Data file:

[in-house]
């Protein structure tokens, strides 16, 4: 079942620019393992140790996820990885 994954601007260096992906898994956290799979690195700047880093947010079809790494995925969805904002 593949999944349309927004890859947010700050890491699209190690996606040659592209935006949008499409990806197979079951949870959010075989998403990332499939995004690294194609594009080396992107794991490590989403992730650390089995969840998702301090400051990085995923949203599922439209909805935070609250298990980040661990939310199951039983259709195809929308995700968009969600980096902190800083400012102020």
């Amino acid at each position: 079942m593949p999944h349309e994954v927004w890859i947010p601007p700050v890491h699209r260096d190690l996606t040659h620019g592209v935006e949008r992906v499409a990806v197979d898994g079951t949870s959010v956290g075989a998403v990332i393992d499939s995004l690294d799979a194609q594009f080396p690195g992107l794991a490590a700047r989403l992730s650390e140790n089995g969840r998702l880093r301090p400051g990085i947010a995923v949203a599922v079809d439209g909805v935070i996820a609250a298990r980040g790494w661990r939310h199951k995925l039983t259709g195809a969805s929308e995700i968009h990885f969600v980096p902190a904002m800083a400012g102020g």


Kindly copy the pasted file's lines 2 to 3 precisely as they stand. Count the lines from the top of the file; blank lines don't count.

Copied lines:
């Protein structure tokens, strides 16, 4: 079942620019393992140790996820990885 994954601007260096992906898994956290799979690195700047880093947010079809790494995925969805904002 593949999944349309927004890859947010700050890491699209190690996606040659592209935006949008499409990806197979079951949870959010075989998403990332499939995004690294194609594009080396992107794991490590989403992730650390089995969840998702301090400051990085995923949203599922439209909805935070609250298990980040661990939310199951039983259709195809929308995700968009969600980096902190800083400012102020």
């Amino acid at each position: 079942m593949p999944h349309e994954v927004w890859i947010p601007p700050v890491h699209r260096d190690l996606t040659h620019g592209v935006e949008r992906v499409a990806v197979d898994g079951t949870s959010v956290g075989a998403v990332i393992d499939s995004l690294d799979a194609q594009f080396p690195g992107l794991a490590a700047r989403l992730s650390e140790n089995g969840r998702l880093r301090p400051g990085i947010a995923v949203a599922v079809d439209g909805v935070i996820a609250a298990r980040g790494w661990r939310h199951k995925l039983t259709g195809a969805s929308e995700i968009h990885f969600v980096p902190a904002m800083a400012g102020g």